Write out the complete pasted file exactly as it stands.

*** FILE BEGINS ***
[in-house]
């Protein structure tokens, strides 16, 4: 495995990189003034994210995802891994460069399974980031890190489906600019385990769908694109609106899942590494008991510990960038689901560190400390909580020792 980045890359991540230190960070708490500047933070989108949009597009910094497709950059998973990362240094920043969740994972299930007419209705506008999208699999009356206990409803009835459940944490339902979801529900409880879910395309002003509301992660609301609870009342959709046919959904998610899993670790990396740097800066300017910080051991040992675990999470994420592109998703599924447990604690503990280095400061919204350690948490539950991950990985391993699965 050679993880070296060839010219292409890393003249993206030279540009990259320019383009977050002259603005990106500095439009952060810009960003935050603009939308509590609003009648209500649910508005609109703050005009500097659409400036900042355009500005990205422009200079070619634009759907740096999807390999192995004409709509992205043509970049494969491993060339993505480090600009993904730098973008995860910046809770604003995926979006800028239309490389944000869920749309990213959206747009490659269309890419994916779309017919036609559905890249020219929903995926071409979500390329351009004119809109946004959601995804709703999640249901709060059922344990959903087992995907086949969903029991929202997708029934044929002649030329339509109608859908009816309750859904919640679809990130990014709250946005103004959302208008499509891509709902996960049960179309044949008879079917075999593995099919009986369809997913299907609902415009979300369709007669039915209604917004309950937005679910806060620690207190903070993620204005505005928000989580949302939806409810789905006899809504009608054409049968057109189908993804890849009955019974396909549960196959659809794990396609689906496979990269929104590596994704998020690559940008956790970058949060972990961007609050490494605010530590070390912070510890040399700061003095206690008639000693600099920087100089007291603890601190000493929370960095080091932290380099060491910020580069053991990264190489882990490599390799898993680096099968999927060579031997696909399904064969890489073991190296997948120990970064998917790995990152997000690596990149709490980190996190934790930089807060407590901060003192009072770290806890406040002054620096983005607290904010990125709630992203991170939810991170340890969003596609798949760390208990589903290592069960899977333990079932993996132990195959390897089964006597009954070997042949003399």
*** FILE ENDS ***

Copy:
[in-house]
């Protein structure tokens, strides 16, 4: 495995990189003034994210995802891994460069399974980031890190489906600019385990769908694109609106899942590494008991510990960038689901560190400390909580020792 980045890359991540230190960070708490500047933070989108949009597009910094497709950059998973990362240094920043969740994972299930007419209705506008999208699999009356206990409803009835459940944490339902979801529900409880879910395309002003509301992660609301609870009342959709046919959904998610899993670790990396740097800066300017910080051991040992675990999470994420592109998703599924447990604690503990280095400061919204350690948490539950991950990985391993699965 050679993880070296060839010219292409890393003249993206030279540009990259320019383009977050002259603005990106500095439009952060810009960003935050603009939308509590609003009648209500649910508005609109703050005009500097659409400036900042355009500005990205422009200079070619634009759907740096999807390999192995004409709509992205043509970049494969491993060339993505480090600009993904730098973008995860910046809770604003995926979006800028239309490389944000869920749309990213959206747009490659269309890419994916779309017919036609559905890249020219929903995926071409979500390329351009004119809109946004959601995804709703999640249901709060059922344990959903087992995907086949969903029991929202997708029934044929002649030329339509109608859908009816309750859904919640679809990130990014709250946005103004959302208008499509891509709902996960049960179309044949008879079917075999593995099919009986369809997913299907609902415009979300369709007669039915209604917004309950937005679910806060620690207190903070993620204005505005928000989580949302939806409810789905006899809504009608054409049968057109189908993804890849009955019974396909549960196959659809794990396609689906496979990269929104590596994704998020690559940008956790970058949060972990961007609050490494605010530590070390912070510890040399700061003095206690008639000693600099920087100089007291603890601190000493929370960095080091932290380099060491910020580069053991990264190489882990490599390799898993680096099968999927060579031997696909399904064969890489073991190296997948120990970064998917790995990152997000690596990149709490980190996190934790930089807060407590901060003192009072770290806890406040002054620096983005607290904010990125709630992203991170939810991170340890969003596609798949760390208990589903290592069960899977333990079932993996132990195959390897089964006597009954070997042949003399």